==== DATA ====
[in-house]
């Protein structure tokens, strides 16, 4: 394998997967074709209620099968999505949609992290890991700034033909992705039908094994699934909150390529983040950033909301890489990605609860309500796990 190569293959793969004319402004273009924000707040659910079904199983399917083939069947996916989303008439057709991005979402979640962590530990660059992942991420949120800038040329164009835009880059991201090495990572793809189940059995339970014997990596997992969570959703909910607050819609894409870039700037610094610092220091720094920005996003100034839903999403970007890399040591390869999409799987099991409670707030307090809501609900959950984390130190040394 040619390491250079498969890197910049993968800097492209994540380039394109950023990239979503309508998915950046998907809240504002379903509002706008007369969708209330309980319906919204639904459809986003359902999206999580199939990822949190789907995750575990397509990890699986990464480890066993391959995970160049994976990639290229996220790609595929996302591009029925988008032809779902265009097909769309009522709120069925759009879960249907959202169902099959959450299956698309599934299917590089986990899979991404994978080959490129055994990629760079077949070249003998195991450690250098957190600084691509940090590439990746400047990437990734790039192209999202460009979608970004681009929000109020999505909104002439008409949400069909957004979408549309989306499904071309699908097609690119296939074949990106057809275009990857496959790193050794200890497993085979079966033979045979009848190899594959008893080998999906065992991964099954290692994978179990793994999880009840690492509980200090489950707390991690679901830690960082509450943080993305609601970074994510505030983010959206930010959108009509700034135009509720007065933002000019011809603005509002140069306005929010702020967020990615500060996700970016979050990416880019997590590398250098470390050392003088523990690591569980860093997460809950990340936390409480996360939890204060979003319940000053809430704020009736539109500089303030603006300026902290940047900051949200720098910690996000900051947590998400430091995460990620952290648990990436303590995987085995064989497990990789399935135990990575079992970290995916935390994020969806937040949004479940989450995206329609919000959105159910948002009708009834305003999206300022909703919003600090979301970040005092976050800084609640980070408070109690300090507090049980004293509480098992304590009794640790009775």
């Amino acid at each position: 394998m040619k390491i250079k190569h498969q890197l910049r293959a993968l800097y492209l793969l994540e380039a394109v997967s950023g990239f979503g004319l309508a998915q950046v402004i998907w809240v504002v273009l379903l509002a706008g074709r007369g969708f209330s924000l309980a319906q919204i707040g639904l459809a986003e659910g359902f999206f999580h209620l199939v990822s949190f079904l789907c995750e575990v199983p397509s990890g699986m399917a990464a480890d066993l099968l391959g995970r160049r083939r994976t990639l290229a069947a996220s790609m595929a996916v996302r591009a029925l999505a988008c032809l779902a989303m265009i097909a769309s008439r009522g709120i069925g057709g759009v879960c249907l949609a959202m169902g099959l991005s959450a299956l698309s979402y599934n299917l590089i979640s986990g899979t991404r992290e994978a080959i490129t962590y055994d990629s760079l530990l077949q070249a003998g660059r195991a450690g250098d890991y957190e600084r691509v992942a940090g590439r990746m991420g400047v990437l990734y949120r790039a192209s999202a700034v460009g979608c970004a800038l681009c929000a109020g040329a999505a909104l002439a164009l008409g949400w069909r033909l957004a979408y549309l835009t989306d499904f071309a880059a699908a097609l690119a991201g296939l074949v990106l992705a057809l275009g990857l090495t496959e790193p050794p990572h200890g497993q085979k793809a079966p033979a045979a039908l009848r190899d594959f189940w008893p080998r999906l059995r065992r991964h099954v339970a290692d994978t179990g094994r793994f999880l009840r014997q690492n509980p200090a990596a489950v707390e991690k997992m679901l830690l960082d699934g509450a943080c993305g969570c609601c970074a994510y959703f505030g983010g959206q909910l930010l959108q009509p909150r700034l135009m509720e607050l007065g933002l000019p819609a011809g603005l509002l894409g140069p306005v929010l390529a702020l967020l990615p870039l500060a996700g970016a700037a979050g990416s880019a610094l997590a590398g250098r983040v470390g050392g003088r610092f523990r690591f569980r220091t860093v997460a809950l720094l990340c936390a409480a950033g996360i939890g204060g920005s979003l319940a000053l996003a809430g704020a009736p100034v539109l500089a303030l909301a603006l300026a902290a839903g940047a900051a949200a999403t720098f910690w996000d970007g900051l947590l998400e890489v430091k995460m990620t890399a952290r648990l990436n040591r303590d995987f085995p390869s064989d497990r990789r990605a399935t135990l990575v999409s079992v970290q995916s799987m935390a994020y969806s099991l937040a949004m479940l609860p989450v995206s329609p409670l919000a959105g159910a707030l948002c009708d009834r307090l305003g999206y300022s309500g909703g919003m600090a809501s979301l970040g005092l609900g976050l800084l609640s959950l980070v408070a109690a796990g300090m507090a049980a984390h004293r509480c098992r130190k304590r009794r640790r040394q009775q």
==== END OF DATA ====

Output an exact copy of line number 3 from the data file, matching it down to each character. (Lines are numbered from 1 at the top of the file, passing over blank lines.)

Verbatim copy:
């Amino acid at each position: 394998m040619k390491i250079k190569h498969q890197l910049r293959a993968l800097y492209l793969l994540e380039a394109v997967s950023g990239f979503g004319l309508a998915q950046v402004i998907w809240v504002v273009l379903l509002a706008g074709r007369g969708f209330s924000l309980a319906q919204i707040g639904l459809a986003e659910g359902f999206f999580h209620l199939v990822s949190f079904l789907c995750e575990v199983p397509s990890g699986m399917a990464a480890d066993l099968l391959g995970r160049r083939r994976t990639l290229a069947a996220s790609m595929a996916v996302r591009a029925l999505a988008c032809l779902a989303m265009i097909a769309s008439r009522g709120i069925g057709g759009v879960c249907l949609a959202m169902g099959l991005s959450a299956l698309s979402y599934n299917l590089i979640s986990g899979t991404r992290e994978a080959i490129t962590y055994d990629s760079l530990l077949q070249a003998g660059r195991a450690g250098d890991y957190e600084r691509v992942a940090g590439r990746m991420g400047v990437l990734y949120r790039a192209s999202a700034v460009g979608c970004a800038l681009c929000a109020g040329a999505a909104l002439a164009l008409g949400w069909r033909l957004a979408y549309l835009t989306d499904f071309a880059a699908a097609l690119a991201g296939l074949v990106l992705a057809l275009g990857l090495t496959e790193p050794p990572h200890g497993q085979k793809a079966p033979a045979a039908l009848r190899d594959f189940w008893p080998r999906l059995r065992r991964h099954v339970a290692d994978t179990g094994r793994f999880l009840r014997q690492n509980p200090a990596a489950v707390e991690k997992m679901l830690l960082d699934g509450a943080c993305g969570c609601c970074a994510y959703f505030g983010g959206q909910l930010l959108q009509p909150r700034l135009m509720e607050l007065g933002l000019p819609a011809g603005l509002l894409g140069p306005v929010l390529a702020l967020l990615p870039l500060a996700g970016a700037a979050g990416s880019a610094l997590a590398g250098r983040v470390g050392g003088r610092f523990r690591f569980r220091t860093v997460a809950l720094l990340c936390a409480a950033g996360i939890g204060g920005s979003l319940a000053l996003a809430g704020a009736p100034v539109l500089a303030l909301a603006l300026a902290a839903g940047a900051a949200a999403t720098f910690w996000d970007g900051l947590l998400e890489v430091k995460m990620t890399a952290r648990l990436n040591r303590d995987f085995p390869s064989d497990r990789r990605a399935t135990l990575v999409s079992v970290q995916s799987m935390a994020y969806s099991l937040a949004m479940l609860p989450v995206s329609p409670l919000a959105g159910a707030l948002c009708d009834r307090l305003g999206y300022s309500g909703g919003m600090a809501s979301l970040g005092l609900g976050l800084l609640s959950l980070v408070a109690a796990g300090m507090a049980a984390h004293r509480c098992r130190k304590r009794r640790r040394q009775q």